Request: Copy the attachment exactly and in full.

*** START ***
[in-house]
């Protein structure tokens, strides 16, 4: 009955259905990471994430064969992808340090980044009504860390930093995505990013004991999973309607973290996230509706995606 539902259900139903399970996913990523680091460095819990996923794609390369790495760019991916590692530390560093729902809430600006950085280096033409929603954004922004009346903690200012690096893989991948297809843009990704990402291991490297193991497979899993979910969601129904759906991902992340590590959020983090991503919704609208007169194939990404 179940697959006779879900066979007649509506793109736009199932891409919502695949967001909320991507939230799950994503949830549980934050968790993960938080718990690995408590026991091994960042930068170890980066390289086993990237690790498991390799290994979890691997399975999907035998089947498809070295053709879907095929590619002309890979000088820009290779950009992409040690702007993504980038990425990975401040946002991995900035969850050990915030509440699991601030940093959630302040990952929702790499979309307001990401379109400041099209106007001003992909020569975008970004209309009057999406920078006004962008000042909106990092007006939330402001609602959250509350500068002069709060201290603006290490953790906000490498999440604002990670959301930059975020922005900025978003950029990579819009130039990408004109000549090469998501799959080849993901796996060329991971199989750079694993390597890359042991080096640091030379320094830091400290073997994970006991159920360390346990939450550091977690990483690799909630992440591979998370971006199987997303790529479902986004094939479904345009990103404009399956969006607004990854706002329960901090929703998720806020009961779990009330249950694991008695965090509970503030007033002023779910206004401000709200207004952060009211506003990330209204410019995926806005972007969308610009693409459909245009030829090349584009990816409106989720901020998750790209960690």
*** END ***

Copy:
[in-house]
């Protein structure tokens, strides 16, 4: 009955259905990471994430064969992808340090980044009504860390930093995505990013004991999973309607973290996230509706995606 539902259900139903399970996913990523680091460095819990996923794609390369790495760019991916590692530390560093729902809430600006950085280096033409929603954004922004009346903690200012690096893989991948297809843009990704990402291991490297193991497979899993979910969601129904759906991902992340590590959020983090991503919704609208007169194939990404 179940697959006779879900066979007649509506793109736009199932891409919502695949967001909320991507939230799950994503949830549980934050968790993960938080718990690995408590026991091994960042930068170890980066390289086993990237690790498991390799290994979890691997399975999907035998089947498809070295053709879907095929590619002309890979000088820009290779950009992409040690702007993504980038990425990975401040946002991995900035969850050990915030509440699991601030940093959630302040990952929702790499979309307001990401379109400041099209106007001003992909020569975008970004209309009057999406920078006004962008000042909106990092007006939330402001609602959250509350500068002069709060201290603006290490953790906000490498999440604002990670959301930059975020922005900025978003950029990579819009130039990408004109000549090469998501799959080849993901796996060329991971199989750079694993390597890359042991080096640091030379320094830091400290073997994970006991159920360390346990939450550091977690990483690799909630992440591979998370971006199987997303790529479902986004094939479904345009990103404009399956969006607004990854706002329960901090929703998720806020009961779990009330249950694991008695965090509970503030007033002023779910206004401000709200207004952060009211506003990330209204410019995926806005972007969308610009693409459909245009030829090349584009990816409106989720901020998750790209960690």